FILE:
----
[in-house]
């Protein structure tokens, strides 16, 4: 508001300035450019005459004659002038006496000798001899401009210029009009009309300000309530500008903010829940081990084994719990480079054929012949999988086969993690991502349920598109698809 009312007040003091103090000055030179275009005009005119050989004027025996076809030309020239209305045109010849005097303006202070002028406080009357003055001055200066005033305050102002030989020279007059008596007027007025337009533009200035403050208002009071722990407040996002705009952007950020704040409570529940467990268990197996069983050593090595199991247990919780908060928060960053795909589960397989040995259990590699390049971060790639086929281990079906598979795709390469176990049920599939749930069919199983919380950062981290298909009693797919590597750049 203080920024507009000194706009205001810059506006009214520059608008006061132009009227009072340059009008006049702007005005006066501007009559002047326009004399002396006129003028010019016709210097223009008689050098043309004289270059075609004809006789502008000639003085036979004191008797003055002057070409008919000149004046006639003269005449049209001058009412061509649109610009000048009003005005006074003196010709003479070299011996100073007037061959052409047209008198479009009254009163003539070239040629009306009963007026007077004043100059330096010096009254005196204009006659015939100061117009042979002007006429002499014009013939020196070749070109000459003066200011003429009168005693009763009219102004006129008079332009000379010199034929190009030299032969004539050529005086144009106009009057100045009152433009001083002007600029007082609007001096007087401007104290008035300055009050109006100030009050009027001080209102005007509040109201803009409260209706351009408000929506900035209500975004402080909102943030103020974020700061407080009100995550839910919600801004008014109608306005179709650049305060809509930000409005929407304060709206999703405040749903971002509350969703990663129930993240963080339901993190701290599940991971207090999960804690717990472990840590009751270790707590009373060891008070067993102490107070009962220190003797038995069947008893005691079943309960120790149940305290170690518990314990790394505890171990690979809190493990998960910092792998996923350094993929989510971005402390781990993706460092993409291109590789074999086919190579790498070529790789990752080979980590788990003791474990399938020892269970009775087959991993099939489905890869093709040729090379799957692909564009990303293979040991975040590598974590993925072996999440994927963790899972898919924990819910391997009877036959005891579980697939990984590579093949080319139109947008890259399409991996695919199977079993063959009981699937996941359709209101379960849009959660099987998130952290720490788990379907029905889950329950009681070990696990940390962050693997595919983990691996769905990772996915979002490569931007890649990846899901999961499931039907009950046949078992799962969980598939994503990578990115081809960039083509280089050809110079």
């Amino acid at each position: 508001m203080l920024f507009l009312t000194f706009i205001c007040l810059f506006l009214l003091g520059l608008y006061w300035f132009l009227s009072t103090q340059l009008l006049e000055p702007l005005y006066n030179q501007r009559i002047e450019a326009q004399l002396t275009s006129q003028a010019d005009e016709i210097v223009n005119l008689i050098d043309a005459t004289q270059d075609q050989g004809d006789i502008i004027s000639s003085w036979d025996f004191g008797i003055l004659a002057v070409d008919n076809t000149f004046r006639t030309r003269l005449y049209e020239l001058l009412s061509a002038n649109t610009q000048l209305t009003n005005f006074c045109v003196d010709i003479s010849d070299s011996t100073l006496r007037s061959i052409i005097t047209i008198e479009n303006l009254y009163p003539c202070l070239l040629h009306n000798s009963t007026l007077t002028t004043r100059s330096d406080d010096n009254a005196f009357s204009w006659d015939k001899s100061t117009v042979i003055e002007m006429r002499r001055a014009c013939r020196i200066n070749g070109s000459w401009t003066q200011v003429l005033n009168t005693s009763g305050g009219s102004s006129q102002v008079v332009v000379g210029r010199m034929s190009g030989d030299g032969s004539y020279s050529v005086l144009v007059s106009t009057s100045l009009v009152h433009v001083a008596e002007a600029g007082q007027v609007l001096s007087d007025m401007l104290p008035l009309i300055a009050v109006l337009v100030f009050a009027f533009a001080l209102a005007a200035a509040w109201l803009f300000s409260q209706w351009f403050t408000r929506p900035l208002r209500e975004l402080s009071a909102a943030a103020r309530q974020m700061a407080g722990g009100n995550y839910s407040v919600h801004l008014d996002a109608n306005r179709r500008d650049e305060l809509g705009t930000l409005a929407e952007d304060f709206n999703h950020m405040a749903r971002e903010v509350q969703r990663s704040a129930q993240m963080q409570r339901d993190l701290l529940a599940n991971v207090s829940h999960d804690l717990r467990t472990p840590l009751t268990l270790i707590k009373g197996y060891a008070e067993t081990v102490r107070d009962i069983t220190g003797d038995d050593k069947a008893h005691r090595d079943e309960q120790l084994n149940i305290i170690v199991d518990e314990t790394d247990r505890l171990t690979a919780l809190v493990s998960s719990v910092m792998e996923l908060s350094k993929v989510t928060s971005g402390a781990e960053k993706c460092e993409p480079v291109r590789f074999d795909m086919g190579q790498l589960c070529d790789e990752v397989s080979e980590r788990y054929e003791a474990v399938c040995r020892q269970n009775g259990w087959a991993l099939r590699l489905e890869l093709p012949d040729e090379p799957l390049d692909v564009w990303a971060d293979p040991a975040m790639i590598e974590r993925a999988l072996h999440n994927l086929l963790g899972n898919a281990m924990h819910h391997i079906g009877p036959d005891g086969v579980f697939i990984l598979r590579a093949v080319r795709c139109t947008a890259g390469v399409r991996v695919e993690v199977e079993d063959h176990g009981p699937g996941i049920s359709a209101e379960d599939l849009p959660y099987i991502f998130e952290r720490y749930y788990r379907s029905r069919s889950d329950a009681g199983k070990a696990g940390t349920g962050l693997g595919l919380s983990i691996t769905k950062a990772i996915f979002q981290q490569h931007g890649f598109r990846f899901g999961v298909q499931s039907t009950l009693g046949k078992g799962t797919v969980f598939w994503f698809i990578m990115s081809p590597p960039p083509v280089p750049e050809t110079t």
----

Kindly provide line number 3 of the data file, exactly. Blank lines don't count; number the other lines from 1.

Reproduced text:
């Amino acid at each position: 508001m203080l920024f507009l009312t000194f706009i205001c007040l810059f506006l009214l003091g520059l608008y006061w300035f132009l009227s009072t103090q340059l009008l006049e000055p702007l005005y006066n030179q501007r009559i002047e450019a326009q004399l002396t275009s006129q003028a010019d005009e016709i210097v223009n005119l008689i050098d043309a005459t004289q270059d075609q050989g004809d006789i502008i004027s000639s003085w036979d025996f004191g008797i003055l004659a002057v070409d008919n076809t000149f004046r006639t030309r003269l005449y049209e020239l001058l009412s061509a002038n649109t610009q000048l209305t009003n005005f006074c045109v003196d010709i003479s010849d070299s011996t100073l006496r007037s061959i052409i005097t047209i008198e479009n303006l009254y009163p003539c202070l070239l040629h009306n000798s009963t007026l007077t002028t004043r100059s330096d406080d010096n009254a005196f009357s204009w006659d015939k001899s100061t117009v042979i003055e002007m006429r002499r001055a014009c013939r020196i200066n070749g070109s000459w401009t003066q200011v003429l005033n009168t005693s009763g305050g009219s102004s006129q102002v008079v332009v000379g210029r010199m034929s190009g030989d030299g032969s004539y020279s050529v005086l144009v007059s106009t009057s100045l009009v009152h433009v001083a008596e002007a600029g007082q007027v609007l001096s007087d007025m401007l104290p008035l009309i300055a009050v109006l337009v100030f009050a009027f533009a001080l209102a005007a200035a509040w109201l803009f300000s409260q209706w351009f403050t408000r929506p900035l208002r209500e975004l402080s009071a909102a943030a103020r309530q974020m700061a407080g722990g009100n995550y839910s407040v919600h801004l008014d996002a109608n306005r179709r500008d650049e305060l809509g705009t930000l409005a929407e952007d304060f709206n999703h950020m405040a749903r971002e903010v509350q969703r990663s704040a129930q993240m963080q409570r339901d993190l701290l529940a599940n991971v207090s829940h999960d804690l717990r467990t472990p840590l009751t268990l270790i707590k009373g197996y060891a008070e067993t081990v102490r107070d009962i069983t220190g003797d038995d050593k069947a008893h005691r090595d079943e309960q120790l084994n149940i305290i170690v199991d518990e314990t790394d247990r505890l171990t690979a919780l809190v493990s998960s719990v910092m792998e996923l908060s350094k993929v989510t928060s971005g402390a781990e960053k993706c460092e993409p480079v291109r590789f074999d795909m086919g190579q790498l589960c070529d790789e990752v397989s080979e980590r788990y054929e003791a474990v399938c040995r020892q269970n009775g259990w087959a991993l099939r590699l489905e890869l093709p012949d040729e090379p799957l390049d692909v564009w990303a971060d293979p040991a975040m790639i590598e974590r993925a999988l072996h999440n994927l086929l963790g899972n898919a281990m924990h819910h391997i079906g009877p036959d005891g086969v579980f697939i990984l598979r590579a093949v080319r795709c139109t947008a890259g390469v399409r991996v695919e993690v199977e079993d063959h176990g009981p699937g996941i049920s359709a209101e379960d599939l849009p959660y099987i991502f998130e952290r720490y749930y788990r379907s029905r069919s889950d329950a009681g199983k070990a696990g940390t349920g962050l693997g595919l919380s983990i691996t769905k950062a990772i996915f979002q981290q490569h931007g890649f598109r990846f899901g999961v298909q499931s039907t009950l009693g046949k078992g799962t797919v969980f598939w994503f698809i990578m990115s081809p590597p960039p083509v280089p750049e050809t110079t």